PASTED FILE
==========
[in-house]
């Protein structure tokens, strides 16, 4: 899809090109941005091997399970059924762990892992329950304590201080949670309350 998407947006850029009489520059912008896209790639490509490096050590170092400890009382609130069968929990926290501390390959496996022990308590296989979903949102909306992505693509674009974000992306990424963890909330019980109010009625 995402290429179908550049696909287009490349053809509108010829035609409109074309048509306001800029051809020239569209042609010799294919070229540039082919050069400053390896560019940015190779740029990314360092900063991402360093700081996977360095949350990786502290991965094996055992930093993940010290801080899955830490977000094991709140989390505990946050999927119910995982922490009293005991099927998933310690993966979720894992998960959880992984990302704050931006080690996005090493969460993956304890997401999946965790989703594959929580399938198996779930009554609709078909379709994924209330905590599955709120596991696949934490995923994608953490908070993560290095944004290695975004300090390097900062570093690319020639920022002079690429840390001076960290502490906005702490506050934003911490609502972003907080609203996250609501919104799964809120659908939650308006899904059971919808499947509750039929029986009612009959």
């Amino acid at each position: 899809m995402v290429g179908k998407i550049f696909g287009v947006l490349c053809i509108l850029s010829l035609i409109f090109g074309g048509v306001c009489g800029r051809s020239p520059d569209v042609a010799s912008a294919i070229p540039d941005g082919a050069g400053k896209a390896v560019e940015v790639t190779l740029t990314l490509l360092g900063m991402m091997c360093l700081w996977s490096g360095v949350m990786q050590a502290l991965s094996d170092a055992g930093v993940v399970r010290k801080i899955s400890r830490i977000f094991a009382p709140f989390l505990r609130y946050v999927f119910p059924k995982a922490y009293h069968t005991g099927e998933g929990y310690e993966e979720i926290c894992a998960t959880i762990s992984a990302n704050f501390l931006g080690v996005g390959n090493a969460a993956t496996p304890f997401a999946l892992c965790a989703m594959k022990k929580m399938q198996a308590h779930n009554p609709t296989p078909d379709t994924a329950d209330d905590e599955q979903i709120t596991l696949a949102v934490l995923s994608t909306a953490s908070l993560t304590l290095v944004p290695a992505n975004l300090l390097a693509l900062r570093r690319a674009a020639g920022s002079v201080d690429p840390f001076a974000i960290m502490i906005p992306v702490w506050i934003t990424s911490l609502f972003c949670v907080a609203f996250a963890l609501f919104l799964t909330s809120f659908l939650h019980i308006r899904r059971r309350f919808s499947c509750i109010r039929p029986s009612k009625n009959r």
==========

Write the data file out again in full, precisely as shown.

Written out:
[in-house]
């Protein structure tokens, strides 16, 4: 899809090109941005091997399970059924762990892992329950304590201080949670309350 998407947006850029009489520059912008896209790639490509490096050590170092400890009382609130069968929990926290501390390959496996022990308590296989979903949102909306992505693509674009974000992306990424963890909330019980109010009625 995402290429179908550049696909287009490349053809509108010829035609409109074309048509306001800029051809020239569209042609010799294919070229540039082919050069400053390896560019940015190779740029990314360092900063991402360093700081996977360095949350990786502290991965094996055992930093993940010290801080899955830490977000094991709140989390505990946050999927119910995982922490009293005991099927998933310690993966979720894992998960959880992984990302704050931006080690996005090493969460993956304890997401999946965790989703594959929580399938198996779930009554609709078909379709994924209330905590599955709120596991696949934490995923994608953490908070993560290095944004290695975004300090390097900062570093690319020639920022002079690429840390001076960290502490906005702490506050934003911490609502972003907080609203996250609501919104799964809120659908939650308006899904059971919808499947509750039929029986009612009959």
């Amino acid at each position: 899809m995402v290429g179908k998407i550049f696909g287009v947006l490349c053809i509108l850029s010829l035609i409109f090109g074309g048509v306001c009489g800029r051809s020239p520059d569209v042609a010799s912008a294919i070229p540039d941005g082919a050069g400053k896209a390896v560019e940015v790639t190779l740029t990314l490509l360092g900063m991402m091997c360093l700081w996977s490096g360095v949350m990786q050590a502290l991965s094996d170092a055992g930093v993940v399970r010290k801080i899955s400890r830490i977000f094991a009382p709140f989390l505990r609130y946050v999927f119910p059924k995982a922490y009293h069968t005991g099927e998933g929990y310690e993966e979720i926290c894992a998960t959880i762990s992984a990302n704050f501390l931006g080690v996005g390959n090493a969460a993956t496996p304890f997401a999946l892992c965790a989703m594959k022990k929580m399938q198996a308590h779930n009554p609709t296989p078909d379709t994924a329950d209330d905590e599955q979903i709120t596991l696949a949102v934490l995923s994608t909306a953490s908070l993560t304590l290095v944004p290695a992505n975004l300090l390097a693509l900062r570093r690319a674009a020639g920022s002079v201080d690429p840390f001076a974000i960290m502490i906005p992306v702490w506050i934003t990424s911490l609502f972003c949670v907080a609203f996250a963890l609501f919104l799964t909330s809120f659908l939650h019980i308006r899904r059971r309350f919808s499947c509750i109010r039929p029986s009612k009625n009959r």